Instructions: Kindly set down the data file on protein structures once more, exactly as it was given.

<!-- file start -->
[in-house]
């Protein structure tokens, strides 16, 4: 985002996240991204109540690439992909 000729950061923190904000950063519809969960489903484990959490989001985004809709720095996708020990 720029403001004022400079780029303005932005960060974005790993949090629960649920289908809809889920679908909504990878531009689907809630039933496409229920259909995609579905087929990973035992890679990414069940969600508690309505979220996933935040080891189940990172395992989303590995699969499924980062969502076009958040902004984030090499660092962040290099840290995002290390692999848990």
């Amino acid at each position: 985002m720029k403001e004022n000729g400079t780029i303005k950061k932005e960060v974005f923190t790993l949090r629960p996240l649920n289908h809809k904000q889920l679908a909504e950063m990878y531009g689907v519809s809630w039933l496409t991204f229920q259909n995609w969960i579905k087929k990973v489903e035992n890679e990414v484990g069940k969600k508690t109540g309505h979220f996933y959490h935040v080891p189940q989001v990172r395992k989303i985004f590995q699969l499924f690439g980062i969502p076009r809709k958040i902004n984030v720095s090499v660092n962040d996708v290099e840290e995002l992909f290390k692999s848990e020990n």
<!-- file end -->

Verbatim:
[in-house]
């Protein structure tokens, strides 16, 4: 985002996240991204109540690439992909 000729950061923190904000950063519809969960489903484990959490989001985004809709720095996708020990 720029403001004022400079780029303005932005960060974005790993949090629960649920289908809809889920679908909504990878531009689907809630039933496409229920259909995609579905087929990973035992890679990414069940969600508690309505979220996933935040080891189940990172395992989303590995699969499924980062969502076009958040902004984030090499660092962040290099840290995002290390692999848990």
């Amino acid at each position: 985002m720029k403001e004022n000729g400079t780029i303005k950061k932005e960060v974005f923190t790993l949090r629960p996240l649920n289908h809809k904000q889920l679908a909504e950063m990878y531009g689907v519809s809630w039933l496409t991204f229920q259909n995609w969960i579905k087929k990973v489903e035992n890679e990414v484990g069940k969600k508690t109540g309505h979220f996933y959490h935040v080891p189940q989001v990172r395992k989303i985004f590995q699969l499924f690439g980062i969502p076009r809709k958040i902004n984030v720095s090499v660092n962040d996708v290099e840290e995002l992909f290390k692999s848990e020990n």